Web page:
Carlos Hidalgo displayed a batch of handwritten letters he’s received from people held inside California’s largest immigrant detention center.
“A lot of friends that I’ve made here have asked to be deported because of the conditions we live in, (it’s) not human like,” one person wrote.
Another said of being inside the center after serving time in jail: “It’s like paying for the same crime twice.”
Hidalgo — who was detained inside the Adelanto Detention Facility for about a year but is free on bond — is now on a mission to improve conditions at the facility, a former city-owned jail that now houses immigrants in the custody of U.S. Immigration and Customs Enforcement as they await deportation or decisions in their immigration cases.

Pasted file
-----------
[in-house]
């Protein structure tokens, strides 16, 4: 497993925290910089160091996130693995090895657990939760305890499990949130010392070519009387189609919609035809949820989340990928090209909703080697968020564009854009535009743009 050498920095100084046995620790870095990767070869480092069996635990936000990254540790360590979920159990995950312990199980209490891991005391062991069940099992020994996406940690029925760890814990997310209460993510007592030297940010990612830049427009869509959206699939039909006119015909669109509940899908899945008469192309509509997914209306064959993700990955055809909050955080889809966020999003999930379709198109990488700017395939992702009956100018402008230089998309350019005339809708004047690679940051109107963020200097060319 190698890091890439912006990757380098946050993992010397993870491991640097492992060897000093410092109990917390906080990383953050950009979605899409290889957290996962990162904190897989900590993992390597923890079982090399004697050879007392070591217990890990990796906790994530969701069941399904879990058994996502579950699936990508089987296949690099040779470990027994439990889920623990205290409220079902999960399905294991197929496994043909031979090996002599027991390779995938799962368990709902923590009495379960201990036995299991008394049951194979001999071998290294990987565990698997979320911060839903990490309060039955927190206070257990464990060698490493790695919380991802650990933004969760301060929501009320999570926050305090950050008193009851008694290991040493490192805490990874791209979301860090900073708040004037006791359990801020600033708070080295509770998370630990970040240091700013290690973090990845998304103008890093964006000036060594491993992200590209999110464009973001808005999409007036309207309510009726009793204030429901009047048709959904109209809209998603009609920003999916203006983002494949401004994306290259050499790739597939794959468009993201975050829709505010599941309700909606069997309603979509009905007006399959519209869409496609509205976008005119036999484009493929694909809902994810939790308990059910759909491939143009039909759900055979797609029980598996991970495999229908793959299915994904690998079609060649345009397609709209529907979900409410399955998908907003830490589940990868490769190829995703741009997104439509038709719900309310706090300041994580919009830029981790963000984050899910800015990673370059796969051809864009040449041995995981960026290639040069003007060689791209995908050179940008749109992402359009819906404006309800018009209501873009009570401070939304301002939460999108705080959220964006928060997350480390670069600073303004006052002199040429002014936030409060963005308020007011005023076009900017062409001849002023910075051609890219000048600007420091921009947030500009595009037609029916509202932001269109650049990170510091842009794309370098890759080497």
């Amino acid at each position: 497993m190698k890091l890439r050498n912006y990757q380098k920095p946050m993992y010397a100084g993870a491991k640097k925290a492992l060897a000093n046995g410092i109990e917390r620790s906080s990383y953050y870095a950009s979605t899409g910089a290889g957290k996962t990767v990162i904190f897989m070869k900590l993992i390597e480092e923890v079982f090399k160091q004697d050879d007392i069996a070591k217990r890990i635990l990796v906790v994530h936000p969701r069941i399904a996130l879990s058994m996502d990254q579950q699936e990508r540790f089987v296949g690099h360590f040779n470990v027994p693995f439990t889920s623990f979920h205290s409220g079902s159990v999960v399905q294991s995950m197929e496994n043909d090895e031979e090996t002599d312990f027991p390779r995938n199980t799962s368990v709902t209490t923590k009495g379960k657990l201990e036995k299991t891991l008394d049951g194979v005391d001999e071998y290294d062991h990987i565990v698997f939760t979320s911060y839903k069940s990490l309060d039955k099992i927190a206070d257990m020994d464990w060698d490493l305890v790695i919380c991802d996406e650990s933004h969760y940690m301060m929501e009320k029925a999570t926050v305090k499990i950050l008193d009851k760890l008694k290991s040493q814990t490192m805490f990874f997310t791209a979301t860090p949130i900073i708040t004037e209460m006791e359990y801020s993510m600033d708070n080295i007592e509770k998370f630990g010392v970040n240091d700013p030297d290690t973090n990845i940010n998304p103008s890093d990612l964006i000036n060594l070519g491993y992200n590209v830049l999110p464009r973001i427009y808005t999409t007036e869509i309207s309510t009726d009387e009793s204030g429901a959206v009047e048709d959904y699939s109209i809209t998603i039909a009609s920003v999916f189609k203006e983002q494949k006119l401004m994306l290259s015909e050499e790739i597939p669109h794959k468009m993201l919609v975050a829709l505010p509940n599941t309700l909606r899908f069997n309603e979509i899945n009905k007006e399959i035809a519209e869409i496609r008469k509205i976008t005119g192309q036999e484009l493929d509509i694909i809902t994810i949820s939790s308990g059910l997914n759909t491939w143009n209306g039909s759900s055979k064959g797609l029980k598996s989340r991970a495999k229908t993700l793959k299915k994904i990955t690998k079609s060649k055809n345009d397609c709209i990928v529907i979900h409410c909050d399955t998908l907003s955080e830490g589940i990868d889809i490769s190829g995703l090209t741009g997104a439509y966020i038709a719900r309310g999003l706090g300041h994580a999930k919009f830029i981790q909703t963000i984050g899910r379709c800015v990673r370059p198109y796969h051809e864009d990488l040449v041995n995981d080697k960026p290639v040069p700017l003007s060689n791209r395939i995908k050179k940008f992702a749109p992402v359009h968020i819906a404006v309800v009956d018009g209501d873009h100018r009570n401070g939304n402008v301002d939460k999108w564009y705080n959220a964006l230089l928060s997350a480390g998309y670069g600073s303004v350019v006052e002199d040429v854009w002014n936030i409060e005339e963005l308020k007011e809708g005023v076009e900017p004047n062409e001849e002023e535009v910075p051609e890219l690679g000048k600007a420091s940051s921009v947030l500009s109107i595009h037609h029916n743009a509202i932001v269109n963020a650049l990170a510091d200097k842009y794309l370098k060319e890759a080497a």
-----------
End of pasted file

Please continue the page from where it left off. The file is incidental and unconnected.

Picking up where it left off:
One way to do so, he believes, is by changing the way people speak about it.
With the nonprofit Community Initiatives for Visiting Immigrants in Confinement, or CIVIC, Hidalgo helped launch an online petition in late 2017 that urges media and the government to “begin calling detention centers what they really are — prisons.”
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